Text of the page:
“I constitute myself in the process of ‘posing,’ I instantaneously make another body
for myself, I transform myself into an image.”
—Camera Lucida, Roland Barthes
I imagined myself on the way
to have my body stretched over the wheel,
when the angels came
with lightning that sent spikes and splinters
into the air. Blood everywhere.
I wouldn’t have looked any happier then,
so it was a good thing
he painted the scene he painted:
my sulking self looking more pallid
than I knew, though if boredom
and the heft of such luxurious fabrics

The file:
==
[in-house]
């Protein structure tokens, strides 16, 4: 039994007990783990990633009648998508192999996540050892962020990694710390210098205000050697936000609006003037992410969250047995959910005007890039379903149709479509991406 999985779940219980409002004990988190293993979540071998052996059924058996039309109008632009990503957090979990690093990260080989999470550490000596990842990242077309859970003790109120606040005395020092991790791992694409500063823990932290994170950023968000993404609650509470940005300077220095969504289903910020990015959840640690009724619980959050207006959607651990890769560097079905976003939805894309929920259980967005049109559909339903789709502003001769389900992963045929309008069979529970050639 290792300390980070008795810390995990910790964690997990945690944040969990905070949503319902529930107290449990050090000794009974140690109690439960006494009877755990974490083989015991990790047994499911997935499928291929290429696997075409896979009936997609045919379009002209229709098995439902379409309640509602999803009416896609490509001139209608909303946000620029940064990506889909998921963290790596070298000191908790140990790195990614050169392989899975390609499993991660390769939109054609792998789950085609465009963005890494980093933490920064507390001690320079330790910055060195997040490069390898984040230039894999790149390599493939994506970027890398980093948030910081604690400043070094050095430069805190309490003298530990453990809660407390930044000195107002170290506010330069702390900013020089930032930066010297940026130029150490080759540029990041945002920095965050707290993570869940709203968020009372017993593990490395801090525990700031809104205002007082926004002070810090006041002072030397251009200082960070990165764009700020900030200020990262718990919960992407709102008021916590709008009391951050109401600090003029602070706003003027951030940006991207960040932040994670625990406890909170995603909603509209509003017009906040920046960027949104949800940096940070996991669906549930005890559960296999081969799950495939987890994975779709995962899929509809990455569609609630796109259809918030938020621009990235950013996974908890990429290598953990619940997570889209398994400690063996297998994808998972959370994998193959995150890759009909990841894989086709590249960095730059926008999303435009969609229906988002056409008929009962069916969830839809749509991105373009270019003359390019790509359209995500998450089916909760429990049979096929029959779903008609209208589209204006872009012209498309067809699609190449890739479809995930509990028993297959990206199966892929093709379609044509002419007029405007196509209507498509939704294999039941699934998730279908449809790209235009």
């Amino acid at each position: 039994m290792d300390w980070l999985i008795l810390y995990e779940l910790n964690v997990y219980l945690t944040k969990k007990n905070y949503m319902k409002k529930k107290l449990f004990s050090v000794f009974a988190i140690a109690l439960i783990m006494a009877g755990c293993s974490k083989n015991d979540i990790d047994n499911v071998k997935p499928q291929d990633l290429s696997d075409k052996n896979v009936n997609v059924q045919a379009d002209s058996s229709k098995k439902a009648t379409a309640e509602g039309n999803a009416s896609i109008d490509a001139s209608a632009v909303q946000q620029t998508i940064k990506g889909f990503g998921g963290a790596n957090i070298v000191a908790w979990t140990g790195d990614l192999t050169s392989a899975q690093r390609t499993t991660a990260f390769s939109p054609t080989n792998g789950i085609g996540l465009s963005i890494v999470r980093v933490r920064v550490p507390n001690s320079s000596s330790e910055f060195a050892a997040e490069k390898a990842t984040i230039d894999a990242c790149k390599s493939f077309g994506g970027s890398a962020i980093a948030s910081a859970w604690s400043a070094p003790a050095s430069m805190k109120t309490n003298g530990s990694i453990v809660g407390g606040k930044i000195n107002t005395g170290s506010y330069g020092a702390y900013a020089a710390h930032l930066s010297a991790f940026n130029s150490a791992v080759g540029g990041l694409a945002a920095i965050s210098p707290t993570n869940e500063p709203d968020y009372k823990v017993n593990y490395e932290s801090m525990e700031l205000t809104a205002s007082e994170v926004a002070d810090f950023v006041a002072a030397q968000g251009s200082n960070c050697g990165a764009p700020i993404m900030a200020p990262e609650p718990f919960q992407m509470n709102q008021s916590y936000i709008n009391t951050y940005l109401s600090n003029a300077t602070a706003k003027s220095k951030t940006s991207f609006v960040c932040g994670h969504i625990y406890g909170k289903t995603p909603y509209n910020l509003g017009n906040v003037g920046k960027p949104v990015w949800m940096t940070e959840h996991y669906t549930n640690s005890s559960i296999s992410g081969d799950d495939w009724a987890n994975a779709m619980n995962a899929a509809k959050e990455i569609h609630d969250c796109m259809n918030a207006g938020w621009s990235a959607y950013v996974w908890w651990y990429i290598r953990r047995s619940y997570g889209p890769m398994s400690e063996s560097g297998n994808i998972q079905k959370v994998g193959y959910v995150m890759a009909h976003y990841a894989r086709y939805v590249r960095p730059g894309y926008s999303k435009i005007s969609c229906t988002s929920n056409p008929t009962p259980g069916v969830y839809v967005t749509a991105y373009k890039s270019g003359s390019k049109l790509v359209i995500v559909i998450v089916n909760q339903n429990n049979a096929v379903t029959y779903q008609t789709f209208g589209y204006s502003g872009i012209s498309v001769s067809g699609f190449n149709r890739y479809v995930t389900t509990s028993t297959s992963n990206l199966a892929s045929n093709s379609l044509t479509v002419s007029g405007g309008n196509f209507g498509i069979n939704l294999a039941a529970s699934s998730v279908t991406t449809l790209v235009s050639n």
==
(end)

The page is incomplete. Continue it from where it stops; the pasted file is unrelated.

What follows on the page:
this painting might have done me in.
When I am beheaded, I thought,
milk will flow from my veins.
It was a relief not to be myself,
to see someone else’s future.
Elizabeth Siddal (1829-1862) was an artist’s model, a painter, and a poet
associated with the Pre-Raphaelites and married to Dante Gabriel Rossetti.
Return to table of contents for Issue 9 Summer 2015.